Front Page Titles (by Subject) TO MARTHA JEFFERSON 1 - The Works, vol. 5 (Correspondence 1786-1789)
The Online Library of Liberty
A project of Liberty Fund, Inc.
Search this Title:
TO MARTHA JEFFERSON 1 - Thomas Jefferson, The Works, vol. 5 (Correspondence 1786-1789) 
The Works of Thomas Jefferson, Federal Edition (New York and London, G.P. Putnam’s Sons, 1904-5). Vol. 5.
About Liberty Fund:
The text is in the public domain.
Fair use statement:
TO MARTHA JEFFERSON1
Aix en Provence, March 28, 1787.
I was happy, my dear Patsey, to receive, on my arrival here, your letter, informing me of your good health and occupation. I have not written to you sooner because I have been almost constantly on the road. My journey hitherto had been a very pleasing one. It was undertaken with the hope that the mineral waters of this place might restore strength to my wrist. Other considerations also concurred—instruction, amusement, and abstraction from business, of which I had too much at Paris. I am glad to learn that you are employed in things new and good, in your music and drawing. You know what have been my fears for some time past—that you did not employ yourself so closely as I could wish. You have promised me a more assiduous attention, and I have great confidence in what you promise. It is your future happiness which interests me, and nothing can contribute more to it (moral rectitude always excepted) than the contracting a habit of industry and activity. Of all the cankers of human happiness none corrodes with so silent, yet so baneful an influence, as indolence. Body and mind both unemployed, our being becomes a burthen, and every object about us loathsome, even the dearest. Idleness begets ennui, ennui the hypochondriac, and that a diseased body. No laborious person was ever yet hysterical. Exercise and application produce order in our affairs, health of body and cheerfulness of mind, and these make us precious to our friends. It is while we are young that the habit of industry is formed. If not then, it never is afterwards. The fortune of our lives, therefore, depends on employing well the short period of youth. If at any moment, my dear, you catch yourself in idleness, start from it as you would from the precipice of a gulf. You are not, however, to consider yourself as unemployed while taking exercise. That is necessary for your health, and health is the first of all objects. For this reason, if you leave your dancing-master for the summer, you must increase your other exercises.
I do not like your saying that you are unable to read the ancient print of your Livy but with the aid of your master. We are always equal to what we undertake with resolution. A little degree of this will enable you to decipher your Livy. If you always lean on your master, you will never be able to proceed without him. It is part of the American character to consider nothing as desperate, to surmount every difficulty by resolution and contrivance. In Europe there are shops for every want; its inhabitants, therefore, have no idea that their wants can be supplied otherwise. Remote from all other aid, we are obliged to invent and to execute; to find means within ourselves, and not to lean on others. Consider, therefore, the conquering your Livy as an exercise in the habit of surmounting difficulties; a habit which will be necessary to you in the country where you are to live, and without which you will be thought a very helpless animal, and less esteemed. Music, drawing, books, invention, and exercise, will be so many resources to you against ennui. But there are others which, to this object, add that of utility. These are the needle and domestic economy. The latter you cannot learn here, but the former you may. In the country life of America there are many moments when a woman can have recourse to nothing but her needle for employment. In a dull company, and in dull weather, for instance, it is ill-manners to read, ill-manners to leave them; no card-playing there among genteel people—that is abandoned to blackguards. The needle is then a valuable resource. Besides, without knowing how to use it herself, how can the mistress of a family direct the work of her servants?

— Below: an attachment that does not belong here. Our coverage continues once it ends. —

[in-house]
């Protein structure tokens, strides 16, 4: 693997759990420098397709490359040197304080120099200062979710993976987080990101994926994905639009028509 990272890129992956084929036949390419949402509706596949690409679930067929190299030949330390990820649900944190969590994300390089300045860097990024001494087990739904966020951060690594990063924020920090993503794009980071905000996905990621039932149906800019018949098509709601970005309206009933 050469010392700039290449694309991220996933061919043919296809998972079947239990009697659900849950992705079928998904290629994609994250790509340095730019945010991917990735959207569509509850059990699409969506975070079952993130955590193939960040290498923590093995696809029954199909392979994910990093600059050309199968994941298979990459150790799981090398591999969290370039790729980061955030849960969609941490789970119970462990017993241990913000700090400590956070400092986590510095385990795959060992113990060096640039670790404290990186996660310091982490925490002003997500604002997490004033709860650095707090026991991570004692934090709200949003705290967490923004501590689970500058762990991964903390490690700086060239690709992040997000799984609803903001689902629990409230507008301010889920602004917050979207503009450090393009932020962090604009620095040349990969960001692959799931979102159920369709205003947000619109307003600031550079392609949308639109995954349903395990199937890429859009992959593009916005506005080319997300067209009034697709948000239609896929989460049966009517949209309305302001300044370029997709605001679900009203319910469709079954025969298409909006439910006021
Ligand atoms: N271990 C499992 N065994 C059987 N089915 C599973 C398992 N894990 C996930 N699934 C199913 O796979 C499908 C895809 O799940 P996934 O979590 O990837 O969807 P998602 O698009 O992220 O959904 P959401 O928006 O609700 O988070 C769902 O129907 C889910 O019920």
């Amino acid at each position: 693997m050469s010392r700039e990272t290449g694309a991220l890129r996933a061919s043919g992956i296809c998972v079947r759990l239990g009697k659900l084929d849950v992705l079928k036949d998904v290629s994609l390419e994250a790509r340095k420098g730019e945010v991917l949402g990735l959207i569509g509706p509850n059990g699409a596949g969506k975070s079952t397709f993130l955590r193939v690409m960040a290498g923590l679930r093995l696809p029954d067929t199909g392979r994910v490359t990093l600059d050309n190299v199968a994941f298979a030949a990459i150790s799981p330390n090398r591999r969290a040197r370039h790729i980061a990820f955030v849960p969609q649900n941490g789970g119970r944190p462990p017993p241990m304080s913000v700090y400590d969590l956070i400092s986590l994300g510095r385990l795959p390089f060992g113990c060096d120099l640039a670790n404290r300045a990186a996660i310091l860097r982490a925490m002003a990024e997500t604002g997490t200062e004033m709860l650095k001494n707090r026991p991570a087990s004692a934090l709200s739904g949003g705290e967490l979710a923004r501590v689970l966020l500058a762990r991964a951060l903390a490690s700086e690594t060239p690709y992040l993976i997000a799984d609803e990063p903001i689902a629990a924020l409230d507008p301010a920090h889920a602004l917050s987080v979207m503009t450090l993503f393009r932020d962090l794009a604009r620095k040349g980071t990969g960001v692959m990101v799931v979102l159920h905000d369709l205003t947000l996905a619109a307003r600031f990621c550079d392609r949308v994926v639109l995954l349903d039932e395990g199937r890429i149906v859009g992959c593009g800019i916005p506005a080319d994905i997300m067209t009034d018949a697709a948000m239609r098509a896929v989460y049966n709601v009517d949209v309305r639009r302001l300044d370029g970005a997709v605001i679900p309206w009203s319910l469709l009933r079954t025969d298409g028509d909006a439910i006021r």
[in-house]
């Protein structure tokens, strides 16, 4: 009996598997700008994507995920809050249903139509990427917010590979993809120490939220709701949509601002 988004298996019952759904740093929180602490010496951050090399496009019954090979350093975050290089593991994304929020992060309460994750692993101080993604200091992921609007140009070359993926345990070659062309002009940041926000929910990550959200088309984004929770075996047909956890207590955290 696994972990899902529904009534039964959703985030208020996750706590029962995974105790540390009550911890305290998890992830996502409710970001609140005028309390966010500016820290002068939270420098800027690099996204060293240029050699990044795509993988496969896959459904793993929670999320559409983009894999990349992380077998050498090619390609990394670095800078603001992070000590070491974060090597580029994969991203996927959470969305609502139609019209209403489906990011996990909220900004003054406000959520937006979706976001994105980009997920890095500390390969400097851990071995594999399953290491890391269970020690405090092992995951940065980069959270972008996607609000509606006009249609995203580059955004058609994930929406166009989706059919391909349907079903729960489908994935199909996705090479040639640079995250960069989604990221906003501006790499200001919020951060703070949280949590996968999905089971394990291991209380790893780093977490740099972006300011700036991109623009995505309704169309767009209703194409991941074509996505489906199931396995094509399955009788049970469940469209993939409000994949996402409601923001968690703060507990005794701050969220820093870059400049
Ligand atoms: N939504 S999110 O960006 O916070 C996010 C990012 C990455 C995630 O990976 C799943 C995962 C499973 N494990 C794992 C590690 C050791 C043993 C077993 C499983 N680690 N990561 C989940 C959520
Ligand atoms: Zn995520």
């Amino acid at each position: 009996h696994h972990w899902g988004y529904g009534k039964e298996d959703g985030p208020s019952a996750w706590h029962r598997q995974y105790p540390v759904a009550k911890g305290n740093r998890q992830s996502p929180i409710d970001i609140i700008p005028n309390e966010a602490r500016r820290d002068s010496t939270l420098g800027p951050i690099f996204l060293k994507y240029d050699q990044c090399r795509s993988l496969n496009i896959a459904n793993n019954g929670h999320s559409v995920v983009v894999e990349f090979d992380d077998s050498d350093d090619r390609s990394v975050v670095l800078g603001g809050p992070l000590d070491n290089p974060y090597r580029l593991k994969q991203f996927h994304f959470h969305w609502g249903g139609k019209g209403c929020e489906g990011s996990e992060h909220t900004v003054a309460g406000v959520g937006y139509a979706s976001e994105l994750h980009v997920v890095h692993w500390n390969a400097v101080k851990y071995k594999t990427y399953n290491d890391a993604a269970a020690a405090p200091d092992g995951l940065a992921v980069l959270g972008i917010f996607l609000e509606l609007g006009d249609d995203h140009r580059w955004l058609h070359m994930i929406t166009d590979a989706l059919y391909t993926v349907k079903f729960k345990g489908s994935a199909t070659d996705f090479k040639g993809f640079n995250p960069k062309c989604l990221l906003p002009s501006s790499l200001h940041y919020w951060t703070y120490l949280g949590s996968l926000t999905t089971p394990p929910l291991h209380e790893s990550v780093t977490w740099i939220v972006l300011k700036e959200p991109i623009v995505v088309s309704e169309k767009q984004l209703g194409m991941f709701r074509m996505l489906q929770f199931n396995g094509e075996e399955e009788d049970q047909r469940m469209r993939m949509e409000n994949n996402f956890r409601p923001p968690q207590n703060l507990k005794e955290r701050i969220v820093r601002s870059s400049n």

You ask me to write you long letters. I will do it, my dear, on condition you will read them from time to time, and practice what they inculcate. Their precepts will be dictated by experience, by a perfect knolege of the situation in which you will be placed, and by the fondest love for you. This it is which makes me wish to see you more qualified than common. My expectations from you are high, yet not higher than you may attain. Industry and resolution are all that are wanting. Nobody in this world can make me so happy, or so miserable, as you. Retirement from public life will ere long become necessary for me. To your sister and yourself I look to render the evening of my life serene and contented. Its morning has been clouded by loss after loss, till I have nothing left but you. I do not doubt either your affections or dispositions. But great exertions are necessary, and you have little time left to make them. Be industrious then, my child. Think nothing insurmountable by resolution and application, and you will be all that I wish you to be.
You ask if it is my desire that you should dine at the Abbess’s table? It is. Propose it as such to Madame de Frauleinheim, with my respectful compliments, and thanks for her care of you. Continue to love me with all the warmth with which you are beloved by, my dear Patsey, yours affectionately.
[1 ]From S. N. Randolph’s Domestic Life of T. Jefferson, 115.